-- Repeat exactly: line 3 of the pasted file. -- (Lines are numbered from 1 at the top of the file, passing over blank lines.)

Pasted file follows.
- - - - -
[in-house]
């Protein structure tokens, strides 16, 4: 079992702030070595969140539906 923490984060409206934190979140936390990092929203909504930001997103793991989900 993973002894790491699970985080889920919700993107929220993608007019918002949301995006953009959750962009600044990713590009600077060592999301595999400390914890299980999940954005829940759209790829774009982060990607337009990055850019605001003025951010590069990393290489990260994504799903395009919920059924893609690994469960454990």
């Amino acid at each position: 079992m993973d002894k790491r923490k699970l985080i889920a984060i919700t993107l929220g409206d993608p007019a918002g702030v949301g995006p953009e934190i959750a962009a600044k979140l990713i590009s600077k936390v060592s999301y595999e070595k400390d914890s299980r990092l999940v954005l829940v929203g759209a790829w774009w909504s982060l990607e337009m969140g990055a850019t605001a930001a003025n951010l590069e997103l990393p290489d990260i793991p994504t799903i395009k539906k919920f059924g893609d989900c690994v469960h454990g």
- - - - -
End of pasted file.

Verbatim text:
């Amino acid at each position: 079992m993973d002894k790491r923490k699970l985080i889920a984060i919700t993107l929220g409206d993608p007019a918002g702030v949301g995006p953009e934190i959750a962009a600044k979140l990713i590009s600077k936390v060592s999301y595999e070595k400390d914890s299980r990092l999940v954005l829940v929203g759209a790829w774009w909504s982060l990607e337009m969140g990055a850019t605001a930001a003025n951010l590069e997103l990393p290489d990260i793991p994504t799903i395009k539906k919920f059924g893609d989900c690994v469960h454990g």